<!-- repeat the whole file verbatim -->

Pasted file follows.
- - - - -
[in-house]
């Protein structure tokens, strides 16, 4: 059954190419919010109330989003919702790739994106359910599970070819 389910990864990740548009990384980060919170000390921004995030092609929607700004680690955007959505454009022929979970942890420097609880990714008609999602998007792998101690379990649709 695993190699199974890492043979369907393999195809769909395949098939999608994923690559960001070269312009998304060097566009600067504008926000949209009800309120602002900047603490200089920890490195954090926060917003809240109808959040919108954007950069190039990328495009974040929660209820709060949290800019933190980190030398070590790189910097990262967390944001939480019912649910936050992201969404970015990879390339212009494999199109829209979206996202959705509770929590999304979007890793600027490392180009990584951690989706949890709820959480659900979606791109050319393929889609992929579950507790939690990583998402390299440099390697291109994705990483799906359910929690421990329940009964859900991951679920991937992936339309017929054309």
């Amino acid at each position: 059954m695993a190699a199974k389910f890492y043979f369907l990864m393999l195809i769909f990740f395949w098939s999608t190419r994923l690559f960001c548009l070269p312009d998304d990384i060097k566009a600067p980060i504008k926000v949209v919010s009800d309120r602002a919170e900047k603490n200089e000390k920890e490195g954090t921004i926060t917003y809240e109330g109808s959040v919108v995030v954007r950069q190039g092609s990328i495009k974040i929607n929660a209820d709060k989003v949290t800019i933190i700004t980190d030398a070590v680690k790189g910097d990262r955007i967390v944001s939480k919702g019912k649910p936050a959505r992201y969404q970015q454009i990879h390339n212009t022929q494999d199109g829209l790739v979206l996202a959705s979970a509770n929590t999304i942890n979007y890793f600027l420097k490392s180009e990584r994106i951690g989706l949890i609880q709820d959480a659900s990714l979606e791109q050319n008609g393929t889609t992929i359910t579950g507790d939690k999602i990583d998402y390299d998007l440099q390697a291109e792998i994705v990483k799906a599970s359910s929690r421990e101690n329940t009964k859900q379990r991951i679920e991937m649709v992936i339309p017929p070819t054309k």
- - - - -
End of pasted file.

[in-house]
């Protein structure tokens, strides 16, 4: 059954190419919010109330989003919702790739994106359910599970070819 389910990864990740548009990384980060919170000390921004995030092609929607700004680690955007959505454009022929979970942890420097609880990714008609999602998007792998101690379990649709 695993190699199974890492043979369907393999195809769909395949098939999608994923690559960001070269312009998304060097566009600067504008926000949209009800309120602002900047603490200089920890490195954090926060917003809240109808959040919108954007950069190039990328495009974040929660209820709060949290800019933190980190030398070590790189910097990262967390944001939480019912649910936050992201969404970015990879390339212009494999199109829209979206996202959705509770929590999304979007890793600027490392180009990584951690989706949890709820959480659900979606791109050319393929889609992929579950507790939690990583998402390299440099390697291109994705990483799906359910929690421990329940009964859900991951679920991937992936339309017929054309």
């Amino acid at each position: 059954m695993a190699a199974k389910f890492y043979f369907l990864m393999l195809i769909f990740f395949w098939s999608t190419r994923l690559f960001c548009l070269p312009d998304d990384i060097k566009a600067p980060i504008k926000v949209v919010s009800d309120r602002a919170e900047k603490n200089e000390k920890e490195g954090t921004i926060t917003y809240e109330g109808s959040v919108v995030v954007r950069q190039g092609s990328i495009k974040i929607n929660a209820d709060k989003v949290t800019i933190i700004t980190d030398a070590v680690k790189g910097d990262r955007i967390v944001s939480k919702g019912k649910p936050a959505r992201y969404q970015q454009i990879h390339n212009t022929q494999d199109g829209l790739v979206l996202a959705s979970a509770n929590t999304i942890n979007y890793f600027l420097k490392s180009e990584r994106i951690g989706l949890i609880q709820d959480a659900s990714l979606e791109q050319n008609g393929t889609t992929i359910t579950g507790d939690k999602i990583d998402y390299d998007l440099q390697a291109e792998i994705v990483k799906a599970s359910s929690r421990e101690n329940t009964k859900q379990r991951i679920e991937m649709v992936i339309p017929p070819t054309k």